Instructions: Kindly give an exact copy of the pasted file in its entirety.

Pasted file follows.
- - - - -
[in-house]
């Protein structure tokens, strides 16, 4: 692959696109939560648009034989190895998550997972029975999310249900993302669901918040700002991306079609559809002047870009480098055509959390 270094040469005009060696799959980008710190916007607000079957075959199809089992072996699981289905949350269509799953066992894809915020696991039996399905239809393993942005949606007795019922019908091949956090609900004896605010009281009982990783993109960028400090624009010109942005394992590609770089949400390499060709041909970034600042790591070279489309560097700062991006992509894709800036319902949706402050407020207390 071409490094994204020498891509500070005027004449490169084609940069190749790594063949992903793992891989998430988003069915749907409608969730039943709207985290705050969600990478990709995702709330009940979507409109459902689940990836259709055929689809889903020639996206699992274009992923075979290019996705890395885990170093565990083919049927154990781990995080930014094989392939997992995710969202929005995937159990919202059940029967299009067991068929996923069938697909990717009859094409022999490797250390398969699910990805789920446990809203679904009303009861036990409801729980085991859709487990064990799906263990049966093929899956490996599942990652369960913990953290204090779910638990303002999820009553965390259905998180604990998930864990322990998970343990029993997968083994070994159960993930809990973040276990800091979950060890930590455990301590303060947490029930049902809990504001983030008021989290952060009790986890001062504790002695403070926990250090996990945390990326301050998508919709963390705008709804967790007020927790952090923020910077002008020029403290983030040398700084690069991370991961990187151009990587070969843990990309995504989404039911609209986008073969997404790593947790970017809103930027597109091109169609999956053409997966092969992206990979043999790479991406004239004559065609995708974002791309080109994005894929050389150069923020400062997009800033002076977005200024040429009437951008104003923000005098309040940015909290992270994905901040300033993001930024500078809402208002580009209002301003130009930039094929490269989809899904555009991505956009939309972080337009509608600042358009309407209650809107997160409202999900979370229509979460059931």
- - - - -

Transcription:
[in-house]
């Protein structure tokens, strides 16, 4: 692959696109939560648009034989190895998550997972029975999310249900993302669901918040700002991306079609559809002047870009480098055509959390 270094040469005009060696799959980008710190916007607000079957075959199809089992072996699981289905949350269509799953066992894809915020696991039996399905239809393993942005949606007795019922019908091949956090609900004896605010009281009982990783993109960028400090624009010109942005394992590609770089949400390499060709041909970034600042790591070279489309560097700062991006992509894709800036319902949706402050407020207390 071409490094994204020498891509500070005027004449490169084609940069190749790594063949992903793992891989998430988003069915749907409608969730039943709207985290705050969600990478990709995702709330009940979507409109459902689940990836259709055929689809889903020639996206699992274009992923075979290019996705890395885990170093565990083919049927154990781990995080930014094989392939997992995710969202929005995937159990919202059940029967299009067991068929996923069938697909990717009859094409022999490797250390398969699910990805789920446990809203679904009303009861036990409801729980085991859709487990064990799906263990049966093929899956490996599942990652369960913990953290204090779910638990303002999820009553965390259905998180604990998930864990322990998970343990029993997968083994070994159960993930809990973040276990800091979950060890930590455990301590303060947490029930049902809990504001983030008021989290952060009790986890001062504790002695403070926990250090996990945390990326301050998508919709963390705008709804967790007020927790952090923020910077002008020029403290983030040398700084690069991370991961990187151009990587070969843990990309995504989404039911609209986008073969997404790593947790970017809103930027597109091109169609999956053409997966092969992206990979043999790479991406004239004559065609995708974002791309080109994005894929050389150069923020400062997009800033002076977005200024040429009437951008104003923000005098309040940015909290992270994905901040300033993001930024500078809402208002580009209002301003130009930039094929490269989809899904555009991505956009939309972080337009509608600042358009309407209650809107997160409202999900979370229509979460059931």